Content warning: general talk about my looking at porn and my thoughts about it.
Organizational note: This is a follow-up to last week’s post, Desiring to be Desired, but it is not The Nature of Autogynephilic Desire, Part 2. Rather, this is a personal interlude, one which I have no particular confidence is shared by others. It may be so, it may not. (In contrast, I do think, although based on admittedly patchy evidence, that my descriptions apply to a number of my fellow autogynephiles.) But I am inserting it into this series because it will provide important background for Part 2—at least for the way that I experience the phenomenon I am going to describe in part 2.
In short, a even-more-personal-than-usual section in a generally personal argument, which will, however, have bearing on the overall characterization I am attempting in this series.
At some point between when I became an adult (turned eighteen, went to college) and the present, porn transformed from something that one would assume any random person had never and would never, look at, a thing that only a particularly depraved slice of the population had any exposure to, such that to talk to someone about "your porn" would have been an accusation, to, nowadays, something which one would assume any random person had seen, not necessarily extensively, but at least a little. Terms like “BDSM” and “safe word” are now used in mainstream media (e.g. in reviews of 50 Shades of Grey), and are assumed to be widely known.1 In many cases nowadays, a denial that you ever look at porn has become somewhat of a joke, and is flatly unconvincing, even for many people for whom it is, in fact, true.2 (It’s like denying you’ve ever tried drugs. Not everyone has—I myself, for instance, have not—but if you deny it it just sounds silly (do you even believe me?)) The universal was never true, but the oversimplifying assumption is now in the opposite direction.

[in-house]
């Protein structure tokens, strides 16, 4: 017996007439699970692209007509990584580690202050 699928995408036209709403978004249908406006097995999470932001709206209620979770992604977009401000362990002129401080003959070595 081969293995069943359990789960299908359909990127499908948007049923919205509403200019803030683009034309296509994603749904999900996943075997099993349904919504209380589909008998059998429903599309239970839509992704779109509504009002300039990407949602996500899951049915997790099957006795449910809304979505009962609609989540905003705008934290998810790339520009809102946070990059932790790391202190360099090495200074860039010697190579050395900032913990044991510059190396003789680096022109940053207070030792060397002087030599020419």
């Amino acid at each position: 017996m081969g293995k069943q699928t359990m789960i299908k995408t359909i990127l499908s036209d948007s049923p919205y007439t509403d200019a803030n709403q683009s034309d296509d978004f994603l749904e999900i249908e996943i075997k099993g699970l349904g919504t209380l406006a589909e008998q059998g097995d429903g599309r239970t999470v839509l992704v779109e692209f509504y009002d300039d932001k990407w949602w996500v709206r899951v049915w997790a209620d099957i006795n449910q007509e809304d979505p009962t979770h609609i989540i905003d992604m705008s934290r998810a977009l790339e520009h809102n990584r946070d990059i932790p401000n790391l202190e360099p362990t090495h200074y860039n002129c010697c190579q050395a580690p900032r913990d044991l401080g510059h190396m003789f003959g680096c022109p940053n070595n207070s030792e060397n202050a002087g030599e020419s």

It is easy to say that the vehicle for change here was the internet, and one would be a fool to deny it its role. But I would insist that it was not solely that. Pornography stood in a very different place in 1993, when the first widely-used web browser was released, than it did forty years earlier, when the first issue of Playboy (published in December, 1954) was published. A lot of history went into changing the cultural position of porn, from the specific history of the porn industry, to the broader development(s) of the sexual revolution as a whole, to the still-broader context of all the cultural changes in those tumultuous forty years considered as a whole. And, of course, this change too is hard to characterize precisely: porn was hardly invented de novo like Aphrodite from the head of Hugh Hefner in 1953, and even today women who perform in it are still (appallingly and immorally) shamed for doing so, although this is less widespread by far than it was previously (by decade: less so now than 2011, less so in 2011 than in 2001, and so on). These things are hard to pin down; doing cultural history is, as one famous historian said, “like nailing jelly to the wall”.3
Here’s one example of what I mean. One evening when I was in college (which is to say, before the world wide web got going, but shortly before), standing around with a few friends, a woman asked the group why men would go stand at newsstands and look at pornographic magazines.4 “Why would they do that?” she asked. Note the “they”: she asked the question in a way which assumed that no one there would do such a thing—only foul people did that. And certainly if any of that group did, everyone (the speaker & listener alike) assumed that they would be properly embarrassed about and ashamed of doing so.5 The point is that at the time looking at porn, not just too much, not just a lot, but ever having done so, was a matter for shame, for embarrassment, for humiliation. Note that this is not just a matter of keeping it private, the way that actual sex would be, i.e. one wouldn’t want to be seen doing it, it’s not a matter for casual conversation, but everyone knew it happened. Which is to say that having sex would be embarrassing if you were caught or admitted it, but it wasn’t at all shameful. In contrast, looking—having ever looked at porn—was a matter of genuine shame: if you did it—looked at porn—you were, in some sense, wicked.6